This technique has only relatively recently become available. It relies on small catheter tip transducers and a portable recording system. As well as pressure any leakage is measured to within a few ml by a recording pad. The department at SGH is the only one in Scotland currently performing these tests. The clinical indication for the use of the technique would be cases where the symptoms of urgency and frequency point to an unstable bladder but static urodynamics failed to show it. Since ambulatory urodynamics also shows up leakage it is ideal for testing for genuine stress incontinence (GSI).
GSI is the involuntary leakage of urine in the absence of unstable bladder. It can sometimes be mimicked by an unstable bladder which is triggered by a cough. Thus the symptom is coincident with a stress event and is misdiagnosed as stress incontinence. Prior to the routine use of urodynamics many surgical procedures were carried out to correct what was thought to be stress incontinence. However many failed because the problem was really instability. GSI can be tested for using a static urodynamics system but there is limit to how much stress the patient can be made to do. With an ambulatory system realistic everyday stresses can be recreated.
The figure below shows a normal ambulatory trace lasting 30 minutes. The traces show (from the top) abdominal (rectal) pressure Pabd, intravesical pressure (Pves) detrusor pressure (Pdet) and leakage (Vol). The high compliance of the slow fill detrusor is seen. There is no instability and no leakage.
The diagram shows a one hour trace with several episodes of leakage. At this time scale it is not possible to analyse the cause of the leakage.
|One hour trace with several episodes of leakage|
The trace below shows an expanded part of the same trace.
|Detrusor Instability with leakage time scale expanded|
In the expanded trace it is clear that the leakage is cause by detrusor instability
This trace shows genuine stress incontinence. The noisy traces are caused by the patient jumping up and down. Most but not all of the motion artefacts are cancelled in the detrusor pressure. However there is no sign of the longer lasting phasic contraction associated with instability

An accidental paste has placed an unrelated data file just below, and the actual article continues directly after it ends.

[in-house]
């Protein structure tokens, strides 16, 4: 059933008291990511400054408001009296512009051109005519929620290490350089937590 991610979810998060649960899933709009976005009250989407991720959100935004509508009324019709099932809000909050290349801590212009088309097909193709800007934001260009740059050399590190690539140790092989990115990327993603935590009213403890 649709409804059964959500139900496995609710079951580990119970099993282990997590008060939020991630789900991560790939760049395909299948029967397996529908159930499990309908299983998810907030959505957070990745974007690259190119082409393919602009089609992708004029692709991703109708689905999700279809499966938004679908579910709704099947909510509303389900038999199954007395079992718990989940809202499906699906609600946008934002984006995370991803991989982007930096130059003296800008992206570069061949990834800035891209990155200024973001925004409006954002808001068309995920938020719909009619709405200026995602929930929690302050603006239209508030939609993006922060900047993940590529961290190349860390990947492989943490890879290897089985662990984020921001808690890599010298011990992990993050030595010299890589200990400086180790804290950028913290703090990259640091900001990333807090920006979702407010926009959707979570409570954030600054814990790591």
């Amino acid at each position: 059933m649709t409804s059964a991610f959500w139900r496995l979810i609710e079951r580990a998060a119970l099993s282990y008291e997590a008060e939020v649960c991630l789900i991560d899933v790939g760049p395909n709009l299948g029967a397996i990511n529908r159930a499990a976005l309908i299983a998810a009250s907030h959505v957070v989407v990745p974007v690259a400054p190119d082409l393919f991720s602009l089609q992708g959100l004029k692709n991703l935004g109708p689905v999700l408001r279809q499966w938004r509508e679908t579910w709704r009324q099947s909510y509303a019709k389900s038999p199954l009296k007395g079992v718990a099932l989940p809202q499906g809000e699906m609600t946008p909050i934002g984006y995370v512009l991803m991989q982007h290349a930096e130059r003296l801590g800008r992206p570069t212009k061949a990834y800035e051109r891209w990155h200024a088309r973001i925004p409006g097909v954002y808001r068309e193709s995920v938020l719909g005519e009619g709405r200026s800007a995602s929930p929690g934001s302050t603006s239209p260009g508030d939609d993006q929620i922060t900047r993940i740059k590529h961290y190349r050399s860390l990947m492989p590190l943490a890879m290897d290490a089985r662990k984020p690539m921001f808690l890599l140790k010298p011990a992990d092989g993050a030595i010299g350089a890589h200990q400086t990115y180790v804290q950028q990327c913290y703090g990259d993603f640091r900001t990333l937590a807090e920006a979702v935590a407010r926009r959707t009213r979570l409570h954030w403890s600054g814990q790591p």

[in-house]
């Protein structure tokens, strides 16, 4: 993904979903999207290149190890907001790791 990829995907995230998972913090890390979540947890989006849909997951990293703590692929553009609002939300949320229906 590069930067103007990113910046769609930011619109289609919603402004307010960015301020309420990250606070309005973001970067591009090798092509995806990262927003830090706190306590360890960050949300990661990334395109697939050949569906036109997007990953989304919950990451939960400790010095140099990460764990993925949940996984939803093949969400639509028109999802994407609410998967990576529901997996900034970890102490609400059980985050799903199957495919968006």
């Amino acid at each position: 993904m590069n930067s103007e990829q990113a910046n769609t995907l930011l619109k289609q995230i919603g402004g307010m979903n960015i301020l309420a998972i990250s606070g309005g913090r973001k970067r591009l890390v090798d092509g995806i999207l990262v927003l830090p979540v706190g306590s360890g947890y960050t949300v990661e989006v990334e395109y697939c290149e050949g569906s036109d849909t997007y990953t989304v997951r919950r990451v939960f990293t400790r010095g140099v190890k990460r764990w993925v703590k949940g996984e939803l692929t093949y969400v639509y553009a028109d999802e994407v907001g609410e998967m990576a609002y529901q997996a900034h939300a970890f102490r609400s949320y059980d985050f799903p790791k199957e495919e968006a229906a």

|Genuine Stress Incontinence|
The following pie chart demonstrates the success of ambulatory urodynamics at detecting detrusor instability(n = 52)
|52 patients had both conventional and ambulatory studies. 40% only showed instability on Ambulatory.|
The following piechart demonstrates the success of ambulatory urodynamics at detecting stress incontinence.. (n = 52)
|52 patients had both conventional and ambulatory studies. 17 % only showed GSI on ambulatory. There was a group of 8% who only showed leakage on conventional urodynamics. It is not immediately obvious why this group should occur because ambulatory allows a wider range of exercises. However ambulatory patients are sent off to perform the exercises themselves and it possible some are not pushing themselves as far as the staff would push them at conventional studies.|
Another area where ambulatory studies have proved useful is in the diagnosis of giggle incontinence. Giggle Incontinence is most common in the young and has been very difficult to demonstrate because of the infrequency with which it occurs and the difficulty in making a patient laugh while undergoing urodynamics.
Ambulatory Urodynamics takes the patient out of the clinic and into TV rooms etc... where in time and with highly amusing staff or relatives it can be demonstrated as below.
|Cystometry for young boy with symptoms of giggle incontinence|
|Ambulatory urodynamics for young boy with symptoms of giggle incontinence|
|BACK||Understanding the traces|